“I love you, Papa.”

“And I love you.”

Marianne didn’t see how fortune had smiled upon them.  If not him, someone else would be preparing to sell a dragon at the faire next week.  He understood her concern.  Best to have no dealing with Magicians.  They were indeed unpredictable, following paths that others could not see, with purposes hidden from nonmagical eyes.

But the old man had been well and truly trapped in the deadfall of branches and thorns below the trail.  His gratitude to Alwen seemed genuine, and the gift of the egg was unexpected.  He provided detailed instructions on the care of the creature once it hatched, as well as a long list of precautions to prevent the dragon from killing Alwen.

Alwen followed the instructions carefully, and the dragon, (he never gave it a name), was beautiful in its way.  Its movements reminded Alwen of a cat, the eyes too somehow.  But Alwen never felt any attachment, and it was clear that the dragon’s preference was to be gone from the little corral — although the cabinetmaker suspected that it would have cheerfully paused to feast on Alwen’s flesh.

Dragons had many weapons.  They could bite.  Alwen’s dragon was near full grown and about the size of a pony.  The jaws could snap a man’s arm off in an instant.  The tail was a club with barbs long enough to impale human or beast, and poisoned as well.  And the claws were long and sharp.  Strangely, fire, though potentially the biggest problem, was the easiest to handle.  The magician had told Alwen of a small root plant whose oily juices, mixed with goat’s milk, prevented the spark needed to ignite the fiery breath.  Dragons loved goat’s milk.

The dragon defense that most intrigued Alwen was the whiskers, tipped with tiny needles and filled with a substance the males used to calm a female when mating.  When a male nuzzled a female dragon, the whiskers soothed her.  But a prick from a dragon’s whisker sent a human into sleep from which he or she never awoke.  Alwen had been instructed to trim the ends of the whiskers every week before barbs could form and to burn the cuttings.  He had done so without fail until this week.  A mixup with the faire director delayed him two days and he missed the whisker trimming.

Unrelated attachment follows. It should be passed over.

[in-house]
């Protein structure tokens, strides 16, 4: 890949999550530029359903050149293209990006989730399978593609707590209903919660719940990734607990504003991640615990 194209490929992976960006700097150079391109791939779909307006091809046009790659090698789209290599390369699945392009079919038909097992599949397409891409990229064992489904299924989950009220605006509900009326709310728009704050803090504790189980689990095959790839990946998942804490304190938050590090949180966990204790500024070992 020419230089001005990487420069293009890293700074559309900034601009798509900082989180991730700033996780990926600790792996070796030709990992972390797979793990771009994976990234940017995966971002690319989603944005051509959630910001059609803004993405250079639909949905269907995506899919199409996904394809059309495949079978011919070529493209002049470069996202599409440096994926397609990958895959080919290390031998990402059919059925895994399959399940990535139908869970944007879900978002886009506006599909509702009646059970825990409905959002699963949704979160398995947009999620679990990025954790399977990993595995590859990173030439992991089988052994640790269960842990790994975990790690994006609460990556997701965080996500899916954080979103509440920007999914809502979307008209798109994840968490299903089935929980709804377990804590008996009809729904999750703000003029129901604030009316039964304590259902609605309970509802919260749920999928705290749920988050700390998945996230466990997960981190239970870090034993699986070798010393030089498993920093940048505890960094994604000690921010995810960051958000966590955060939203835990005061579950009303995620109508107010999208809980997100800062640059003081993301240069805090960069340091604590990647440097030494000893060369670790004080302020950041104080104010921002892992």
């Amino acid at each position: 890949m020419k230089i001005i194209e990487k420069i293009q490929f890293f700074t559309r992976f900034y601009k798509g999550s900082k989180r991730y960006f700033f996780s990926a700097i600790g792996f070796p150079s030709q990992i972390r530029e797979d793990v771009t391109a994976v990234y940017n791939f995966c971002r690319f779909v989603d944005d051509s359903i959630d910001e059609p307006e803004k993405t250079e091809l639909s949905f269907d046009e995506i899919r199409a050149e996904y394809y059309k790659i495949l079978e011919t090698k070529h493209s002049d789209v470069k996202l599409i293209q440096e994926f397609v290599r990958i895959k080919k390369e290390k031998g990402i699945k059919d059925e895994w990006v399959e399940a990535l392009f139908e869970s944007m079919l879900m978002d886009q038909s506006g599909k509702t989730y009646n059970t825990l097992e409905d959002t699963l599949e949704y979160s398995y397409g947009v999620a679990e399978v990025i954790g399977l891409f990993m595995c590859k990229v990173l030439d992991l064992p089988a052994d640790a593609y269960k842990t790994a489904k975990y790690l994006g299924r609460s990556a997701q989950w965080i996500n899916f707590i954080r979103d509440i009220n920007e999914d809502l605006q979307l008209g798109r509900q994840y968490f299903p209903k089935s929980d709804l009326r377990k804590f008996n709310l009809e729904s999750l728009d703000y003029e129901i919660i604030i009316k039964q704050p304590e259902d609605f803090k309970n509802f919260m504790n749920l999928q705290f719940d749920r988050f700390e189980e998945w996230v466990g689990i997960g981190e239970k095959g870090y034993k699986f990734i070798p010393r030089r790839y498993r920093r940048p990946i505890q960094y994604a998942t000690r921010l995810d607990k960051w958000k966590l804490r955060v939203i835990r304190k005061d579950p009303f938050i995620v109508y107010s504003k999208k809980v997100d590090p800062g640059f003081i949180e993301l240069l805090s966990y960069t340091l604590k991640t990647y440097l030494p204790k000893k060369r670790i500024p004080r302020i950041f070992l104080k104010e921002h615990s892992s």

Alwen had already received inquiries about an early purchase, but he intended to go to the faire, where bidding would drive the price up.  Some young nobleman would pay handsomely.  Fighting dragons were all the rage among the rich, and the creatures were extremely rare.

As Alwen advanced toward the corral, the dragon’s scales flickered, changing from a deep emerald green to a shimmering rusty color.  Fighting colors.

He placed a bucket of the root-laced goat’s milk on a hanger on the outside wall of the corral below a shuttered opening.   The dragon put his head through and Alwen closed the shutter, trapping the head and neck in the hole.   The scales became green while the dragon was engrossed in the milk.

While Alwen was cutting the last whisker, the dragon sneezed.  The shears were knocked from his hand.  Alwen’s blood ran cold as he felt a scratch across his palm.  He looked down.  A fine line of blood bisected his palm.  Was it from the barb or one of the trimmed whiskers?  He didn’t know.

There was nothing to do but finish his work, placing the whisker tips in a small bottle with a cork stopper.  In town he’d learned witches paid in silver coin for dragon’s whisker barbs.  Shaking inside and wondering if he’d awaken on the morrow, he placed the small bottle on the shelf above the hearth and said nothing to Marianne or Samantha.


A week later Alwen returned from the faire with a sack of gold large enough to keep his family, with their modest needs, for the rest of their lives.  He’d forgotten to take the whiskers, but no matter, they wouldn’t need the money.  He’d bought two silk dresses and even allowed himself a beautiful unicorn-handled knife.

He came into the cabin, waved the sack of gold in front of Marianne, and said, “There, I told you it would work out for us!”   He kissed her soundly.

His enthusiasm was contagious, and Marianne laughed.  But then she cautioned him to be quiet.  “Ssssh!  Poor Samantha was so upset when she broke your bottle this afternoon.  She cut her finger and cried herself to sleep.”

Alwen looked with horror at the empty space above the hearth.